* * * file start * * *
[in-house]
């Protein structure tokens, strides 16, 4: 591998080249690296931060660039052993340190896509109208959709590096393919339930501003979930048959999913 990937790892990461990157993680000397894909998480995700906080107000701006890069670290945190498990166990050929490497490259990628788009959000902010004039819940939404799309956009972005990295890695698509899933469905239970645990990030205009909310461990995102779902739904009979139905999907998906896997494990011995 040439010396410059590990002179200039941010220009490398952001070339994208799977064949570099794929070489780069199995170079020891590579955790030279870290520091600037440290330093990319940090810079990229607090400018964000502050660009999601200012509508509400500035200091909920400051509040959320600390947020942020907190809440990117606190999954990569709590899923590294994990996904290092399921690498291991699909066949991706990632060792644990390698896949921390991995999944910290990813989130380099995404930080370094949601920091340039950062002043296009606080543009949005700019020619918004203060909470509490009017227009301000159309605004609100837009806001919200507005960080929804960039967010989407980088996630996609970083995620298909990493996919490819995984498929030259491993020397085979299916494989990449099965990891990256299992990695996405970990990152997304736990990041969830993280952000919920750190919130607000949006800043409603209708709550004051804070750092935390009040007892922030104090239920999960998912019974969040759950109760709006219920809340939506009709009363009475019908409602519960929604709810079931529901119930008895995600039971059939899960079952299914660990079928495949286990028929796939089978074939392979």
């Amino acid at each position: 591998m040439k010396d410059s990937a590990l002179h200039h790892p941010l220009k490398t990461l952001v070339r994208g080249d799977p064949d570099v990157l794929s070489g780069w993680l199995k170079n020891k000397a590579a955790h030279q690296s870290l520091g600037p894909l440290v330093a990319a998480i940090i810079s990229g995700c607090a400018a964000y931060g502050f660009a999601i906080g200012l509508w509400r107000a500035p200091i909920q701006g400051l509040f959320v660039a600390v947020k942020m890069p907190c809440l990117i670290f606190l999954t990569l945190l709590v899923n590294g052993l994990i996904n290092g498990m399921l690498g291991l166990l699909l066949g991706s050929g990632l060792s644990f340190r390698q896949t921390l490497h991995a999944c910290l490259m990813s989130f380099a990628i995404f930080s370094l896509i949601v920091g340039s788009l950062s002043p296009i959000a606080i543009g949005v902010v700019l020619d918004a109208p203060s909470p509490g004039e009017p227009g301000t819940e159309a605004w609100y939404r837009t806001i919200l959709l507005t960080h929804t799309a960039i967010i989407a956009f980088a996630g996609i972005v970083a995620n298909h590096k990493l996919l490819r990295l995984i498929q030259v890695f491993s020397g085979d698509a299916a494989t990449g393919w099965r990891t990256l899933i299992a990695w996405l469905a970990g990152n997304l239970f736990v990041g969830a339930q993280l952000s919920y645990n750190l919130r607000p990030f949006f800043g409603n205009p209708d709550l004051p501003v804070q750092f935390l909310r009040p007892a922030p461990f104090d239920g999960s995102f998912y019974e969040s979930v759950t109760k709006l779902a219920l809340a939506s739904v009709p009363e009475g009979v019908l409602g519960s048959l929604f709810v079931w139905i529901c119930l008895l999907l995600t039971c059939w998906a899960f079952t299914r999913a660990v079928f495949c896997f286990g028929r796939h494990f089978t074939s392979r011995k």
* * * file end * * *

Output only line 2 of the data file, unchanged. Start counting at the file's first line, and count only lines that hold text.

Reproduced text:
């Protein structure tokens, strides 16, 4: 591998080249690296931060660039052993340190896509109208959709590096393919339930501003979930048959999913 990937790892990461990157993680000397894909998480995700906080107000701006890069670290945190498990166990050929490497490259990628788009959000902010004039819940939404799309956009972005990295890695698509899933469905239970645990990030205009909310461990995102779902739904009979139905999907998906896997494990011995 040439010396410059590990002179200039941010220009490398952001070339994208799977064949570099794929070489780069199995170079020891590579955790030279870290520091600037440290330093990319940090810079990229607090400018964000502050660009999601200012509508509400500035200091909920400051509040959320600390947020942020907190809440990117606190999954990569709590899923590294994990996904290092399921690498291991699909066949991706990632060792644990390698896949921390991995999944910290990813989130380099995404930080370094949601920091340039950062002043296009606080543009949005700019020619918004203060909470509490009017227009301000159309605004609100837009806001919200507005960080929804960039967010989407980088996630996609970083995620298909990493996919490819995984498929030259491993020397085979299916494989990449099965990891990256299992990695996405970990990152997304736990990041969830993280952000919920750190919130607000949006800043409603209708709550004051804070750092935390009040007892922030104090239920999960998912019974969040759950109760709006219920809340939506009709009363009475019908409602519960929604709810079931529901119930008895995600039971059939899960079952299914660990079928495949286990028929796939089978074939392979």